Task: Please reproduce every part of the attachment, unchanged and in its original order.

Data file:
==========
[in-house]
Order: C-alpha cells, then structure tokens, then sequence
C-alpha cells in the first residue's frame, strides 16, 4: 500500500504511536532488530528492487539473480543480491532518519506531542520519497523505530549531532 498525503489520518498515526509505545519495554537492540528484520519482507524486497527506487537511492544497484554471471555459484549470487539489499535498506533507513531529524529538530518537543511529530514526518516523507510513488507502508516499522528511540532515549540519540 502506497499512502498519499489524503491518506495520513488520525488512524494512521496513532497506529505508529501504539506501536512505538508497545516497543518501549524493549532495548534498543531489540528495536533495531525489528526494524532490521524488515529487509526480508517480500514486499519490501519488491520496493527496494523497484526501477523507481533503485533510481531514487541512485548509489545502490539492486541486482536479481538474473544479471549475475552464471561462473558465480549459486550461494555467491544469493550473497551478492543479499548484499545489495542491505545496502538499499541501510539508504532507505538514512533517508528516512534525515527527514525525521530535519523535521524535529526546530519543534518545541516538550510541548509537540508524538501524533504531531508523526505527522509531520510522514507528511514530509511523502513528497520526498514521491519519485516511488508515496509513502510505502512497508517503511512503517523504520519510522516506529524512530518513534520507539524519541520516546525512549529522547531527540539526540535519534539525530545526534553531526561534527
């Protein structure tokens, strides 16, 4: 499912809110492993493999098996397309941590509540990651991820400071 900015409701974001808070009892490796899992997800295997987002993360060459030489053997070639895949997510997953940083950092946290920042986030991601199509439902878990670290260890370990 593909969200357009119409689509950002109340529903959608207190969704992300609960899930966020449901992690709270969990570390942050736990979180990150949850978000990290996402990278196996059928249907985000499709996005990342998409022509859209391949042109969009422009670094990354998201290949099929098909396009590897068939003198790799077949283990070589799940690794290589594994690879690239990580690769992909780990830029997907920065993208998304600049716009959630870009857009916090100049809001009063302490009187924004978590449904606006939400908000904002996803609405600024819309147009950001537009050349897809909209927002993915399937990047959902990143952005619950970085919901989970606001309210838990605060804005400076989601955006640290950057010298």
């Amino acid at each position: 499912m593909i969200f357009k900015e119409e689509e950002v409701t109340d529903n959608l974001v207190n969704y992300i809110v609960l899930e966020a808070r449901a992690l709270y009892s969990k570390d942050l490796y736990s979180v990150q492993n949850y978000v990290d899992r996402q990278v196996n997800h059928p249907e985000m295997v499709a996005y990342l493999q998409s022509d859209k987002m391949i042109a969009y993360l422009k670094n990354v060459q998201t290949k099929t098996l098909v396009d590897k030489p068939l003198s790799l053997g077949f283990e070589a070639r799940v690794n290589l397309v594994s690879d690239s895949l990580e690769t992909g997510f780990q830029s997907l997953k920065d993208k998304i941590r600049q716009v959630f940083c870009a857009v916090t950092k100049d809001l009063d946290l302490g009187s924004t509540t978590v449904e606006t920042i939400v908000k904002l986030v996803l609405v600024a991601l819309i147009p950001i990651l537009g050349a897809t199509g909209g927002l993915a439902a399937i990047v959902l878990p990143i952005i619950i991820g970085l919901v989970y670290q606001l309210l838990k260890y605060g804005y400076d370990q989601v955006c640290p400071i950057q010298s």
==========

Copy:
[in-house]
Order: C-alpha cells, then structure tokens, then sequence
C-alpha cells in the first residue's frame, strides 16, 4: 500500500504511536532488530528492487539473480543480491532518519506531542520519497523505530549531532 498525503489520518498515526509505545519495554537492540528484520519482507524486497527506487537511492544497484554471471555459484549470487539489499535498506533507513531529524529538530518537543511529530514526518516523507510513488507502508516499522528511540532515549540519540 502506497499512502498519499489524503491518506495520513488520525488512524494512521496513532497506529505508529501504539506501536512505538508497545516497543518501549524493549532495548534498543531489540528495536533495531525489528526494524532490521524488515529487509526480508517480500514486499519490501519488491520496493527496494523497484526501477523507481533503485533510481531514487541512485548509489545502490539492486541486482536479481538474473544479471549475475552464471561462473558465480549459486550461494555467491544469493550473497551478492543479499548484499545489495542491505545496502538499499541501510539508504532507505538514512533517508528516512534525515527527514525525521530535519523535521524535529526546530519543534518545541516538550510541548509537540508524538501524533504531531508523526505527522509531520510522514507528511514530509511523502513528497520526498514521491519519485516511488508515496509513502510505502512497508517503511512503517523504520519510522516506529524512530518513534520507539524519541520516546525512549529522547531527540539526540535519534539525530545526534553531526561534527
């Protein structure tokens, strides 16, 4: 499912809110492993493999098996397309941590509540990651991820400071 900015409701974001808070009892490796899992997800295997987002993360060459030489053997070639895949997510997953940083950092946290920042986030991601199509439902878990670290260890370990 593909969200357009119409689509950002109340529903959608207190969704992300609960899930966020449901992690709270969990570390942050736990979180990150949850978000990290996402990278196996059928249907985000499709996005990342998409022509859209391949042109969009422009670094990354998201290949099929098909396009590897068939003198790799077949283990070589799940690794290589594994690879690239990580690769992909780990830029997907920065993208998304600049716009959630870009857009916090100049809001009063302490009187924004978590449904606006939400908000904002996803609405600024819309147009950001537009050349897809909209927002993915399937990047959902990143952005619950970085919901989970606001309210838990605060804005400076989601955006640290950057010298």
């Amino acid at each position: 499912m593909i969200f357009k900015e119409e689509e950002v409701t109340d529903n959608l974001v207190n969704y992300i809110v609960l899930e966020a808070r449901a992690l709270y009892s969990k570390d942050l490796y736990s979180v990150q492993n949850y978000v990290d899992r996402q990278v196996n997800h059928p249907e985000m295997v499709a996005y990342l493999q998409s022509d859209k987002m391949i042109a969009y993360l422009k670094n990354v060459q998201t290949k099929t098996l098909v396009d590897k030489p068939l003198s790799l053997g077949f283990e070589a070639r799940v690794n290589l397309v594994s690879d690239s895949l990580e690769t992909g997510f780990q830029s997907l997953k920065d993208k998304i941590r600049q716009v959630f940083c870009a857009v916090t950092k100049d809001l009063d946290l302490g009187s924004t509540t978590v449904e606006t920042i939400v908000k904002l986030v996803l609405v600024a991601l819309i147009p950001i990651l537009g050349a897809t199509g909209g927002l993915a439902a399937i990047v959902l878990p990143i952005i619950i991820g970085l919901v989970y670290q606001l309210l838990k260890y605060g804005y400076d370990q989601v955006c640290p400071i950057q010298s």